EDITOR NOTE: It’s easy to spot badly-dressed propaganda when you read it. Take the Bank of International Settlements’ Agustin Carstens. He claims that cryptocurrencies should be regulated (read: centralized and controlled) because criminals and terrorists use them to better hide their illegal transactions. According to a Chainalysis report, the criminal share of all crypto activity stood at 0.34% in 2020. In 2019, it made up only 2.1% of all transactions. Sure, we can say that black market figures are hard to pin down. But the same goes for the BIS unless it somehow has figures that are more accurate. If so, how would they know, and why haven’t they published their “evidence”? Chances are good that the majority of criminal transactions are exchanged in fiat--not gold, not crypto, not oil, cigarettes, or beaver pelts. In addition to this, Cartens claims that crypto coins are “used to do some arbitrage.” Okay, so what? You can do arbitrage in stocks and futures, or better yet, eBay and Amazon. His other argument is that cryptos tend to “circumvent some regulations.” You can’t “circumvent” a regulation that’s not yet enforced--as if the regulation pre-exists a legal authority that it doesn’t yet have. Besides, what’s the purpose of regulation if there is no real threat of a crime. It would be regulation for regulation's sake. And that expresses the core impulse of centralist institutions. They regulate for the sake of regulating. It’s circular. It’s asinine. It’s typical of centralist governance. And it's for this very reason that we invest in non-CUSIP gold and silver. We want to take our money out of a system that aims to regulate for its own gain under the false pretenses of morality, progress, and humanitarian interests.
Cryptocurrencies are used to evade laws and should face more regulation, according to the general manager of the Bank for International Settlements (BIS).
Many digital coins are “used to do some arbitrage, or to circumvent some regulations,” Agustin Carstens told CNBC’s Joumanna Bercetche in an interview aired Wednesday.
He added that laws against money laundering and the financing of terrorism were “absent in many applications of some cyber currencies.”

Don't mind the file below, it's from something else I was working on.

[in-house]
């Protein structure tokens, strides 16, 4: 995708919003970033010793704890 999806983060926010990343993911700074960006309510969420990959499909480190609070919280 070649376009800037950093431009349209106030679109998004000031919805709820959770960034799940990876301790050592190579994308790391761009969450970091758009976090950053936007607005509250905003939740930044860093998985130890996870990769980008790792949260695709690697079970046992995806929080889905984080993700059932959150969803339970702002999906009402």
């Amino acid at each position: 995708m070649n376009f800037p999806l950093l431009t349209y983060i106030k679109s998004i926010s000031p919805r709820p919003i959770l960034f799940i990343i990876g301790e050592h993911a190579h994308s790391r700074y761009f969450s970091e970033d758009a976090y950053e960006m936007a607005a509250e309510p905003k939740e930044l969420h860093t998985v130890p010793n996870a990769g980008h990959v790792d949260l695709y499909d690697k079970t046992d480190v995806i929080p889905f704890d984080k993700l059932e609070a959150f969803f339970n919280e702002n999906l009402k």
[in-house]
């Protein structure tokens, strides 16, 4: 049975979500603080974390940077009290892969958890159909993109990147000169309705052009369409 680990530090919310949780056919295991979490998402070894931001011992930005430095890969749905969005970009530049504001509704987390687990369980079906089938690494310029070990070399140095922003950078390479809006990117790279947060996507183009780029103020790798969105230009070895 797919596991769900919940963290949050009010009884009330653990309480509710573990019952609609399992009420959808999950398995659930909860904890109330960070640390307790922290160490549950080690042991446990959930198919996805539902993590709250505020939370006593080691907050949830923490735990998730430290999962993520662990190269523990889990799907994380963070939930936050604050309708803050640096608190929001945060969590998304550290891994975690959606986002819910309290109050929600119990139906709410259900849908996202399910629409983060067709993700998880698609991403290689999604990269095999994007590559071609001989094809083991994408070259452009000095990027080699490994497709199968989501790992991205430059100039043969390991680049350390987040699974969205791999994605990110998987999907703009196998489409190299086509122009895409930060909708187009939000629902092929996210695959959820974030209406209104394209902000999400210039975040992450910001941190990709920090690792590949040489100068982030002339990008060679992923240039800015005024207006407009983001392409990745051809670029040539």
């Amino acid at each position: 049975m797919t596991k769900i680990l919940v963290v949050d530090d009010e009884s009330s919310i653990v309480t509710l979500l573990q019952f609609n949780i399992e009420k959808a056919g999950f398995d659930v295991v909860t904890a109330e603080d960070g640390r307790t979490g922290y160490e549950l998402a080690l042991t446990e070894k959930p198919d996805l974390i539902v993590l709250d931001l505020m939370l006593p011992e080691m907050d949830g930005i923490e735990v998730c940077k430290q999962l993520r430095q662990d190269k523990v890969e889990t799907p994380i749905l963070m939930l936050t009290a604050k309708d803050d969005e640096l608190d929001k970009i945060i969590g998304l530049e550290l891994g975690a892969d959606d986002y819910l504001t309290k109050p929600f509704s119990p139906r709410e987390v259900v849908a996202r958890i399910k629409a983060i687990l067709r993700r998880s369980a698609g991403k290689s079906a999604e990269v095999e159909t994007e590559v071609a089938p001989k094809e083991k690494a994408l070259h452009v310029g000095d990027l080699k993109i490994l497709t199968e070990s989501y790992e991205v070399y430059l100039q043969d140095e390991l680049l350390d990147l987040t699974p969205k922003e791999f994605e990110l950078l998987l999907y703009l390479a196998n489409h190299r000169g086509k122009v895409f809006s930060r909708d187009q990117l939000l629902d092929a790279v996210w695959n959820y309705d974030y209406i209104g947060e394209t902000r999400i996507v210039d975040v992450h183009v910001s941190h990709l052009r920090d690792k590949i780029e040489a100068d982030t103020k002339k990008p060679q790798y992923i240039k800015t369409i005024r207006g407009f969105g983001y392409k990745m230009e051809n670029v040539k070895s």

Bitcoin and other virtual currencies have seen huge gains over the last year, as investors looked to diversify their holdings in the coronavirus pandemic. Bitcoin bulls view the token as a sort of “digital gold,” claiming it can act as an inflation hedge in times of economic crisis and massive stimulus.
However, cryptocurrencies have also gained a reputation for their involvement in illegal activities. They are pseudonymous, making it harder to track down who is making transactions. Earlier this year, U.S. Treasury Secretary Janet Yellen said the government would need to “curtail” the use of crypto for criminal transactions.
Bitcoin is up more than 80% since the start of the year, though it’s down about 12% from a record high above $61,000 earlier this month. Ether, another digital coin, has more than doubled year-to-date, but is down 18% from its all-time record of over $2,000.
Cryptocurrencies are notorious for being subject to wild swings in price. Carstens said he thinks cryptocurrencies are being used as a “speculative vehicle” and doesn’t see them as a threat to central banks and the established financial system.
“I don’t see any dominance of cyber currencies,” he said, adding cryptocurrencies haven’t made “any inroads in terms of working as money.”
“Stablecoins also have some limited applications,” Carstens said, referring to digital coins that are tied to external assets like the U.S. dollar to minimize price volatility. “They have their own role for very specific purposes. Therefore, I don’t see any challenge … to sovereign money coming from these privately used currencies.”
His comments arrive as various central banks around the world are exploring their own digital currencies. China has led the pack, trialling its digital yuan in a number of cities, while Sweden’s central bank is also considering whether to introduce a digital version of its krona currency as cash usage declines rapidly in the Scandinavian country.
Last year, the BIS and several central banks including the U.S. Federal Reserve, European Central Bank and the Bank of England published a report laying out some key requirements for central bank digital currencies, or CBDCs. They recommended that CBDCs compliment, not replace, cash and other forms of legal tender, and support rather than harm financial stability.
Central banks’ push toward digital currencies was catalyzed in part by Facebook’s plan to introduce its own token in partnership with other private companies. Initially called Libra but now known as Diem, the project drew an instant backlash from regulators around the world due to worries that it may undermine sovereign currencies.
That’s because of the huge reach of Facebook in particular, which is used by well over 2 billion people. Carstens warned that stablecoins like libra would need be strictly regulated.
“The issue of what is backing those currencies is of the essence,” he said. “We have many, many episodes in the history of finance where, something that is supposed to be completely backed, at the end it doesn’t end up being fully backed.”
There have long been fears that tether, one of the most widely used stablecoins today, may not have had enough cash reserves to back all the tokens in circulation. Ifinex, the parent company of Tether and crypto exchange Bitfinex, recently reached a settlement with the New York attorney general’s to end an investigation into the firms over this issue.
“I think we need to work on regulation so that these instruments are fit for purpose,” Carstens said.
Originally posted on CNBC